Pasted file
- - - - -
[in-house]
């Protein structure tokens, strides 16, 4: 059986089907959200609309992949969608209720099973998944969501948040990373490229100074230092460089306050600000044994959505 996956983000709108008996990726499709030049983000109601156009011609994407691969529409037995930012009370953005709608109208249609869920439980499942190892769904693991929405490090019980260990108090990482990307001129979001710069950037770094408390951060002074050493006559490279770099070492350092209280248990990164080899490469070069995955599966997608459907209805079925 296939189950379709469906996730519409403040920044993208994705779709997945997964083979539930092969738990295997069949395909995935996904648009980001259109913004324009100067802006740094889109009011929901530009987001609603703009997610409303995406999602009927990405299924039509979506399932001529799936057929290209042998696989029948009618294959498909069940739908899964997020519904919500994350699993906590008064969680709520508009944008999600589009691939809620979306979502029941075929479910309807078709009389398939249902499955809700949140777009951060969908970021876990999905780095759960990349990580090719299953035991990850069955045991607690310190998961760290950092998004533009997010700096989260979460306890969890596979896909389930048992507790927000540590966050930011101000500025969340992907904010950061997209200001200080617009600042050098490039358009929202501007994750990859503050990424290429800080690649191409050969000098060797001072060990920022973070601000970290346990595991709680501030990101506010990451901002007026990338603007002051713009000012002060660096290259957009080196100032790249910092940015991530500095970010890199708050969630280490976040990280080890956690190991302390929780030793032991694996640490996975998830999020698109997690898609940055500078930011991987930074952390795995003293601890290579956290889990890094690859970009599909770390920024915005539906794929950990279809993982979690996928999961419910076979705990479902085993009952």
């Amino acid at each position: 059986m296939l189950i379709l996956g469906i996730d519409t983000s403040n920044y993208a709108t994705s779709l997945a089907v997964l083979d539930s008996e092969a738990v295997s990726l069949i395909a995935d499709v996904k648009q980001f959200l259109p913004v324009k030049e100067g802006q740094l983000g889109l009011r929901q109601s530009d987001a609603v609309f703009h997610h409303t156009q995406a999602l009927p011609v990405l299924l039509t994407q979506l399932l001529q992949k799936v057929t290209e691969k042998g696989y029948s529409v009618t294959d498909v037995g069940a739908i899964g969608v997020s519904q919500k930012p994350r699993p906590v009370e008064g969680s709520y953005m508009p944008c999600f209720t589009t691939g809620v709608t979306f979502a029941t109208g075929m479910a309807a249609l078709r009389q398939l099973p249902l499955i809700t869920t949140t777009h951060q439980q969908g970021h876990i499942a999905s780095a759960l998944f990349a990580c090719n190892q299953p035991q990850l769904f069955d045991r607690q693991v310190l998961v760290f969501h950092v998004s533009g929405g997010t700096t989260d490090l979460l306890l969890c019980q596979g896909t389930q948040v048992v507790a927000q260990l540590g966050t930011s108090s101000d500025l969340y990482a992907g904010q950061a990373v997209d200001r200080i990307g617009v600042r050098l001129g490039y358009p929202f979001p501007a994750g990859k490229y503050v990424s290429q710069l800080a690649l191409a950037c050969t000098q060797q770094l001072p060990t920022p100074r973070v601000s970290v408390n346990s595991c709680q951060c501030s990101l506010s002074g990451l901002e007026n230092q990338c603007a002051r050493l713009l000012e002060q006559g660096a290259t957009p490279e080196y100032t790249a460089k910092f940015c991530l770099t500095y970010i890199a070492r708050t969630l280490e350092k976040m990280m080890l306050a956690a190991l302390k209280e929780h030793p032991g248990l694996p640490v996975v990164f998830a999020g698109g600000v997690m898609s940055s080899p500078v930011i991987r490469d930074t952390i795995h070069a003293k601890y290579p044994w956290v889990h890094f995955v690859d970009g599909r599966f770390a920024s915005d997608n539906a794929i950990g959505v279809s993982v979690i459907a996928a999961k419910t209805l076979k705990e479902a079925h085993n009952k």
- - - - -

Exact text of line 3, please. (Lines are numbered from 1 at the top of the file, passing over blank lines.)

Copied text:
């Amino acid at each position: 059986m296939l189950i379709l996956g469906i996730d519409t983000s403040n920044y993208a709108t994705s779709l997945a089907v997964l083979d539930s008996e092969a738990v295997s990726l069949i395909a995935d499709v996904k648009q980001f959200l259109p913004v324009k030049e100067g802006q740094l983000g889109l009011r929901q109601s530009d987001a609603v609309f703009h997610h409303t156009q995406a999602l009927p011609v990405l299924l039509t994407q979506l399932l001529q992949k799936v057929t290209e691969k042998g696989y029948s529409v009618t294959d498909v037995g069940a739908i899964g969608v997020s519904q919500k930012p994350r699993p906590v009370e008064g969680s709520y953005m508009p944008c999600f209720t589009t691939g809620v709608t979306f979502a029941t109208g075929m479910a309807a249609l078709r009389q398939l099973p249902l499955i809700t869920t949140t777009h951060q439980q969908g970021h876990i499942a999905s780095a759960l998944f990349a990580c090719n190892q299953p035991q990850l769904f069955d045991r607690q693991v310190l998961v760290f969501h950092v998004s533009g929405g997010t700096t989260d490090l979460l306890l969890c019980q596979g896909t389930q948040v048992v507790a927000q260990l540590g966050t930011s108090s101000d500025l969340y990482a992907g904010q950061a990373v997209d200001r200080i990307g617009v600042r050098l001129g490039y358009p929202f979001p501007a994750g990859k490229y503050v990424s290429q710069l800080a690649l191409a950037c050969t000098q060797q770094l001072p060990t920022p100074r973070v601000s970290v408390n346990s595991c709680q951060c501030s990101l506010s002074g990451l901002e007026n230092q990338c603007a002051r050493l713009l000012e002060q006559g660096a290259t957009p490279e080196y100032t790249a460089k910092f940015c991530l770099t500095y970010i890199a070492r708050t969630l280490e350092k976040m990280m080890l306050a956690a190991l302390k209280e929780h030793p032991g248990l694996p640490v996975v990164f998830a999020g698109g600000v997690m898609s940055s080899p500078v930011i991987r490469d930074t952390i795995h070069a003293k601890y290579p044994w956290v889990h890094f995955v690859d970009g599909r599966f770390a920024s915005d997608n539906a794929i950990g959505v279809s993982v979690i459907a996928a999961k419910t209805l076979k705990e479902a079925h085993n009952k």